LOS ANGELES – Los Angeles Opera is definitely, defiantly back in business this fall after a long pandemic-induced hiatus, broken only by a single concert performance of Stravinsky’s Oedipus Rex in June. Indeed, after opening its season with Verdi’s Il trovatore in September, the company has taken a giant step toward normalcy by taking on Wagner’s Tannhäuser, from Oct. 16 through Nov. 6. It was the company’s first production of anything by Wagner in eight and a half years.
But it was not a business-as-usual kind of business in the Dorothy Chandler Pavilion on Oct. 16. Not in COVID world.
With Los Angeles County health directives in mind, all patrons were asked to provide a photo ID and proof of vaccination before being allowed to enter the building. Masks were required at all times. Even James Conlon, the company’s indefatigable music director, conducted with a mask on, and delivered his usual pre-performance lectures in prerecorded form on a big screen outdoors on the plaza.
Because performances of Trovatore revealed some spoilsports removing their masks as soon as the hall went dark, LA Opera pushed harder this time. Ushers carried paddle boards with the admonition “Mask Up” spelled out in huge letters. Folding cards were placed on every seat, reminding people to keep their protective face gear on lest the anxiety of sitting next to a maskless scofflaw scare them away from future performances. These tactics seemed to work: I didn’t see anyone on the ground floor without a mask.
Still, putting on a Wagner music drama, no small undertaking even in the best of times, made a statement — that life and art go on, that one can attempt great things even under adverse conditions. The production, a rerun of a 2007 homegrown, Ian Judge-directed Tannhäuser now inherited by Louisa Muller, looked and sounded like the work of a major opera company cruising in midseason form without major compromises.
The tug-of-war between spiritual and sensual love within Tannhäuser came at us from the start. A silent grand piano on the left side of the stage suggested that music itself represents the spiritual side of life — a nice thought. (Interesting that the piano’s pedal or lyre box was in the shape of an actual lyre, Tannhäuser’s instrument.) During the Prelude, Tannhäuser sat in reverence before the keyboard before being lured off to Venusberg. Later during the singing contest, each of the Minnesängers formally took his place next to the instrument as if giving a Lieder recital.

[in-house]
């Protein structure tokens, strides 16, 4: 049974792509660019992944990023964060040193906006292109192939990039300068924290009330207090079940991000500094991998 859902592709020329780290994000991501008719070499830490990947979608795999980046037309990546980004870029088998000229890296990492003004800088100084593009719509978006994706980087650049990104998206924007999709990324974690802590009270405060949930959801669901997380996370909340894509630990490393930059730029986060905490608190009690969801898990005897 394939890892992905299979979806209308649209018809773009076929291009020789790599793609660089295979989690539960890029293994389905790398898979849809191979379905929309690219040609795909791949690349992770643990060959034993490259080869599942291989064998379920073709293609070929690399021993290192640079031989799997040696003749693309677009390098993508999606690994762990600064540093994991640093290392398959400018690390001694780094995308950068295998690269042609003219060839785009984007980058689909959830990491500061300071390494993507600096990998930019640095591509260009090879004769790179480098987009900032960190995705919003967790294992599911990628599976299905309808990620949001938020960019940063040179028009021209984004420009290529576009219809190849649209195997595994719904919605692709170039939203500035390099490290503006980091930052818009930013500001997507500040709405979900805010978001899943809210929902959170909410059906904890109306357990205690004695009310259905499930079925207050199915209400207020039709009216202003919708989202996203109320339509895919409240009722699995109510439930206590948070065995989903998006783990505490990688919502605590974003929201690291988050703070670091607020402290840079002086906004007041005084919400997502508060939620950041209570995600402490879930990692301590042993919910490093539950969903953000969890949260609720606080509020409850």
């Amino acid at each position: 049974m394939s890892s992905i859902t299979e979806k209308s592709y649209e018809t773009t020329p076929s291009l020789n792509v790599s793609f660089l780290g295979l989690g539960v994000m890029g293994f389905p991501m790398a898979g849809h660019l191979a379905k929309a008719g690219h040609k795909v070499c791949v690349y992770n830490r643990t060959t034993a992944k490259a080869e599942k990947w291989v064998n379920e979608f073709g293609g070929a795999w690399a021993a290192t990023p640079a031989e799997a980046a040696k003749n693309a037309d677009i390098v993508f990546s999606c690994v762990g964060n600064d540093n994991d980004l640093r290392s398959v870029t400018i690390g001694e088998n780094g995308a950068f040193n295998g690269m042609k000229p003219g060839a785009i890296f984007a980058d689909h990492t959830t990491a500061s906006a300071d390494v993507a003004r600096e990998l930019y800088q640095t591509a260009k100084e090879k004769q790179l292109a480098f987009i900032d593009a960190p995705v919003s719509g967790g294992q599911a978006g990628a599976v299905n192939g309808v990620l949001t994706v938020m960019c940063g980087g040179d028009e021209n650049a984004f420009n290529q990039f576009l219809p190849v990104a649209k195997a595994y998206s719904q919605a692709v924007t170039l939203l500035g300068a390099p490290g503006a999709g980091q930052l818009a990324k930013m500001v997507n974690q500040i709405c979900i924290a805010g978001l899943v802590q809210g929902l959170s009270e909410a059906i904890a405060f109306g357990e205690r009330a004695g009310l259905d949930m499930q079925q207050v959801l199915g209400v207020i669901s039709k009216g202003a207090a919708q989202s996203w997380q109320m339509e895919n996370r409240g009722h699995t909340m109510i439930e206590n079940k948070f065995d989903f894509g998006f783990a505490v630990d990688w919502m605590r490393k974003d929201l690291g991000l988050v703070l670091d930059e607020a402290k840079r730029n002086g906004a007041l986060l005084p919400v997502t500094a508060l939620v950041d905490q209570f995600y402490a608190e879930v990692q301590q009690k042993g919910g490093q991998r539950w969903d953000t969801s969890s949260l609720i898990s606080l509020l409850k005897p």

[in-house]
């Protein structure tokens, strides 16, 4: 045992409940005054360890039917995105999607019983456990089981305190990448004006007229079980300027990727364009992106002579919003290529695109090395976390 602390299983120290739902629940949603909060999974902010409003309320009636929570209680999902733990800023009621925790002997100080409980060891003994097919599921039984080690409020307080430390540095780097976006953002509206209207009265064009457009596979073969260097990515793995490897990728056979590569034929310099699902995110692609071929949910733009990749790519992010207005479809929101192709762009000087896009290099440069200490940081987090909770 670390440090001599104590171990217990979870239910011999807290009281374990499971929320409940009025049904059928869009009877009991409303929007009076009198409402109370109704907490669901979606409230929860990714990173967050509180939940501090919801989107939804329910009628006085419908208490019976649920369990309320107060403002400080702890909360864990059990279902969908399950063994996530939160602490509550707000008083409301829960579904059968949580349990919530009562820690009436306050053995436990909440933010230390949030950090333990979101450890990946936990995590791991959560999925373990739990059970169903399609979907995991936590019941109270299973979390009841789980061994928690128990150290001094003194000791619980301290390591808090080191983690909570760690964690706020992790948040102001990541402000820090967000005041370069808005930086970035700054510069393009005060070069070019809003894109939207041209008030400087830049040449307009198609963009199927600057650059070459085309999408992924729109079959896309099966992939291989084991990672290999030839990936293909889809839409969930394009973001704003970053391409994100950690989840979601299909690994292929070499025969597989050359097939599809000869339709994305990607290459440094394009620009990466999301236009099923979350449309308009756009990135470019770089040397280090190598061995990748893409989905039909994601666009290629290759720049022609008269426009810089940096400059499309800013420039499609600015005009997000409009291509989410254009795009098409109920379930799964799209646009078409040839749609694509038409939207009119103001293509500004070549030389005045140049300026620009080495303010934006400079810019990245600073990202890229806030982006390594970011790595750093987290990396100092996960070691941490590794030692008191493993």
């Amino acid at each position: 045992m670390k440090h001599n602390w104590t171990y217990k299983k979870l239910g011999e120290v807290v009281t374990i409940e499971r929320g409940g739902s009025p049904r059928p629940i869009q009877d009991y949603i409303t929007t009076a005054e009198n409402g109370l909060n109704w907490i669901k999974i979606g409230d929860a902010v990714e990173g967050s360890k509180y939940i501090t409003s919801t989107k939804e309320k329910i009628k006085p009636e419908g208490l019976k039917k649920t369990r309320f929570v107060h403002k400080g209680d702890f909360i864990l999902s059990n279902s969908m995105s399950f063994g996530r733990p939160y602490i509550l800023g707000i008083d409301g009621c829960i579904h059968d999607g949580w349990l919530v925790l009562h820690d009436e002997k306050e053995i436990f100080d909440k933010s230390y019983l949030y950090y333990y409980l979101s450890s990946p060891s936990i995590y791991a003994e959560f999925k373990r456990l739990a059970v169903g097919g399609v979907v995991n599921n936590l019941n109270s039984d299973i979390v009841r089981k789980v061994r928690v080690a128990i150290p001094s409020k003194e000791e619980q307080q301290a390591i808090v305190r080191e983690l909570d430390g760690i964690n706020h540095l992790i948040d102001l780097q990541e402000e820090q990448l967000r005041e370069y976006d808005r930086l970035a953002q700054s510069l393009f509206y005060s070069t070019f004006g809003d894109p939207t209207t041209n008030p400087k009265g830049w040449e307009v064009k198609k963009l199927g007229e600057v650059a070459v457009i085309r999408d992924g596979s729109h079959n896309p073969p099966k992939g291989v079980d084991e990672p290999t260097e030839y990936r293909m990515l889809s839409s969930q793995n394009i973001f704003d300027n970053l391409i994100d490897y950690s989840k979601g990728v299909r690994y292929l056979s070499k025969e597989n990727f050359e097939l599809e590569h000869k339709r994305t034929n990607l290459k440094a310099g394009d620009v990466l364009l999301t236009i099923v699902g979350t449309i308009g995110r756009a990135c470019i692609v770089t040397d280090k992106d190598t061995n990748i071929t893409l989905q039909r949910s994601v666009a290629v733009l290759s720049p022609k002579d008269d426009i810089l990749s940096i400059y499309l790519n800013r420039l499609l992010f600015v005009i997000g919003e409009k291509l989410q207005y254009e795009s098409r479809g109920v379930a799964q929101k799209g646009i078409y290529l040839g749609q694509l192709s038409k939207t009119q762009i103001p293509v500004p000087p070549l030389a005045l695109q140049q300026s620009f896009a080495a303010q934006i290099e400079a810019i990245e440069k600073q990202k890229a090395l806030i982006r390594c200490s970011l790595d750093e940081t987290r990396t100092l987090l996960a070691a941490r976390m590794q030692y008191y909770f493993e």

The Gottfried Pilz sets are a series of doors and panels revolving on two turntables as the scenes change. Choreographer Aszure Barton’s coupling and uncoupling routines in the orgiastic Venusberg scene, as displayed under crimson lighting, looked less erotic than those I recall from the 2007 performance, which caused a stir at the time. Incongruous, though, was the contrast between the austere, white-robed pilgrims and the updated tuxes and suits that the cast wore in Act II during what looked like an upper-class champagne reception.
In a program note, Conlon wrote that rather than having to choose between the original Dresden version of the score, with its formal ABA-structured Prelude, and the 1861 Paris version, which has the extended Venusberg music and more advanced chromatic writing cropping up elsewhere, he would have it both ways. This performance used a 1961-vintage Bayreuth compromise — Paris up until the close of the Venusberg music at the beginning of Act I and Dresden the rest of the way. That worked just fine, with no stylistic swerves to disrupt the unity of the three acts.
Conlon pulled the score together fervently, always keeping things moving along with a few organically timed tappings of the brakes to launch stirring passages, such as the pilgrims’ procession in the Prelude. The 72-member orchestra played splendidly, augmented by seven offstage brass players sounding the fanfares of Act II. If the orchestra’s playing seemed to fall just a bit short of maximum impact, it could have been due to some muffling of the sound in the Pavilion pit — or perhaps the location of my seat. But at least there was hardly any danger of drowning out the singers, a worthy collection of known, veteran, and rising Wagnerians.
Issachah Savage was not so much a classic, ringing, heldentenor Tannhäuser as he was a subtle, nuanced, patiently musical one. His Act II praise to Venus during the singing contest sounded almost improvisatory in its freedom within the lines. Baritone Lucas Meachem could barely contain the passion underneath the formal veneer of Wolfram, and his solid rendition of the hit aria “Evening Star” was seconded by gorgeous playing from the cellos.
In a pair of LA Opera debuts, Michigan-born soprano Sara Jakubiak was a marvelous, at times overwhelmingly eloquent Elisabeth in tone (though I could not make out the majority of her words), while Russian mezzo-soprano Yulia Matochkina made a powerful, first-rate vocal impression of Venus in Act I and a somewhat wilder one in Act III. As the Landgrave Hermann, basso profundo Morris Robinson boomed as imposingly as he has in virtually every role he has taken on. Philip Cokorinos was an effectively crotchety Biterolf, and tenor Robert Stahley offered a respectably gritty Walther von der Vogelweide.
If you want to know the honest truth, sitting through a Wagner opera with a VN95 mask on for four-and-a-quarter hours — albeit with two intermission breaks — did push my pandemic-depleted energy supply to the point of exhaustion before the performance let out at 11:50 p.m. But it was definitely worth the effort.
Tannhäuser continues at Los Angeles Opera through Nov. 6. For information and tickets, go here.